3113450110025%
Goals / Objectives
This proposal addresses USDA AFRI Program A5113 Extension-Driven Disease Prevention and Control in Animals focusing on dairy cattle mastitis. The dairy industry in the Southeast (SE) is in serious jeopardy. A significant decline in the number of dairy farms coupled with lower milk yields and production of lower quality milk poses serious problems for the vitality of dairy farms in the SE and sustainability of the SE dairy industry. Our approach for improving the sustainability of the SE dairy industry is development of a collaborative outreach, educational, and applied research program on mastitis control assembled by milk quality professionals from six Land-Grant Universities in the SE. Objectives of this proposal are as follows: Objective 1) Identify economic, social and psychological factors affecting limited adoption of practices known to control mastitis and develop strategies to counter the rationale for non-adoption. Objective 2) Conduct applied research and on-farm demonstrations to evaluate management practices, including implementation strategies, required to control mastitis and enhance milk quality. Objective 3) Provide producers with decision-support tools and services needed to make informed decisions regarding milk quality. Objective 4) Develop continuing education programs to create human resources needed to serve the dairy industry. We will identify economic and social factors affecting limited adoption of practices known to control mastitis, and develop strategies to counter the rationale for non-adoption. Information from applied research and on-farm demonstrations will be packaged for educational and outreach delivery to stakeholders including dairy producers, veterinarians, university students, and extension personnel using innovative methods of delivery including DAIReXNET and Spanish translations. We will train producers and employees to utilize current and newly developed tools to make on-farm decisions that improve milk quality and increase production. We will develop continuing education programs to create human resources needed for a more knowledgeable work force to promote milk quality. Implementation of cost effective mastitis prevention and control strategies for the SE region will result in higher milk quality, increased milk production, and improved profitability, all of which will benefit dairy producers in the SE and enhance the sustainability of the dairy industry in this region.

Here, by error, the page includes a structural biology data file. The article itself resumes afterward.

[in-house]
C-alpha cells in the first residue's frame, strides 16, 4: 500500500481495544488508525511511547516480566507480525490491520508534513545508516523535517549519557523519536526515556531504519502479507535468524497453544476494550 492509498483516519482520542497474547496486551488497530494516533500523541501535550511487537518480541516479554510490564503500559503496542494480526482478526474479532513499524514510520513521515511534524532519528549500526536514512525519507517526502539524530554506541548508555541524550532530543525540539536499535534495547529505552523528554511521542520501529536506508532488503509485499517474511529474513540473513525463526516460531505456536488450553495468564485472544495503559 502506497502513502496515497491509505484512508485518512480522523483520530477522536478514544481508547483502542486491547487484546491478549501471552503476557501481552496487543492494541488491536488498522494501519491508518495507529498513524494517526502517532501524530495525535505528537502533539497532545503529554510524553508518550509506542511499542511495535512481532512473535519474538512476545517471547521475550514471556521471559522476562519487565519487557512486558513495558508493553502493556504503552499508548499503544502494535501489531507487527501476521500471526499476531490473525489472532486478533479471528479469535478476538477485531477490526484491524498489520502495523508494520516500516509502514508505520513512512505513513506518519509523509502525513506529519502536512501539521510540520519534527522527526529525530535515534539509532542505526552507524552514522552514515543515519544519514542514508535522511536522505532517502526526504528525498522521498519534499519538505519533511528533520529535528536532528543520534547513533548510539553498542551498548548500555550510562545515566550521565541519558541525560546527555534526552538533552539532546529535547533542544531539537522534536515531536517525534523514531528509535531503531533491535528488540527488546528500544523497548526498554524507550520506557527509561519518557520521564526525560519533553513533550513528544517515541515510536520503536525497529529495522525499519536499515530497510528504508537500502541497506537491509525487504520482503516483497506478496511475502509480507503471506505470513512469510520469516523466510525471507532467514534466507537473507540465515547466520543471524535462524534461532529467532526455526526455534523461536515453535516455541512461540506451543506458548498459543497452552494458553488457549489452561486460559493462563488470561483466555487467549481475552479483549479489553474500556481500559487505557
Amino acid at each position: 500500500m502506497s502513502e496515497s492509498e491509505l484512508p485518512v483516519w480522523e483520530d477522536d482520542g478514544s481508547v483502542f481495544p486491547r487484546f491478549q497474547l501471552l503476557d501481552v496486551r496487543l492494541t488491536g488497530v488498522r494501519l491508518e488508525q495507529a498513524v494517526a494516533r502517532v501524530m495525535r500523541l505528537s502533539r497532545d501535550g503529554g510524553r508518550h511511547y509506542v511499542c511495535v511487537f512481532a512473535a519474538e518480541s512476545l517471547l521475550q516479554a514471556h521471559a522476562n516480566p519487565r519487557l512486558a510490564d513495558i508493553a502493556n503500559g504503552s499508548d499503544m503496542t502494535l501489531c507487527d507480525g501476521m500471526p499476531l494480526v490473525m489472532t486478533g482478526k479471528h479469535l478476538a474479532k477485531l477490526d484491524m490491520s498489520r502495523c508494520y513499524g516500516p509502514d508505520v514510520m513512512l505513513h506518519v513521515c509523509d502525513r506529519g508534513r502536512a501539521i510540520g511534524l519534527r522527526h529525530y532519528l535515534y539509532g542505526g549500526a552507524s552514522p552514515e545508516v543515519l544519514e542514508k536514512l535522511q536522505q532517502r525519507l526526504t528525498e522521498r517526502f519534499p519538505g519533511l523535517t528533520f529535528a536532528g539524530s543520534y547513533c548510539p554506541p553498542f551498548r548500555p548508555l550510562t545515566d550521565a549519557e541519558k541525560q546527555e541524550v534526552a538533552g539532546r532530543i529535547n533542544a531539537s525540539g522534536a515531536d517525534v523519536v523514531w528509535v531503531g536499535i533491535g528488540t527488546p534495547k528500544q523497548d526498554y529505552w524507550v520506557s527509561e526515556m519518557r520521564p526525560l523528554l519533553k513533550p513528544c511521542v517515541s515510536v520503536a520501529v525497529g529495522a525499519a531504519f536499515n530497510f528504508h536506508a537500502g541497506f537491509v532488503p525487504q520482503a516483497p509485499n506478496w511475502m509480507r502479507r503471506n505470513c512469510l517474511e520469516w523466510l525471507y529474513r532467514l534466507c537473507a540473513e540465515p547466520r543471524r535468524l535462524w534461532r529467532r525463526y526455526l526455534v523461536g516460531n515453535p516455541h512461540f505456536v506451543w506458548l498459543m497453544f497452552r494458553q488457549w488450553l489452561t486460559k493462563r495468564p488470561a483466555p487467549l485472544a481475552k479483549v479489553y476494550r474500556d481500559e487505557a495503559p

Project Methods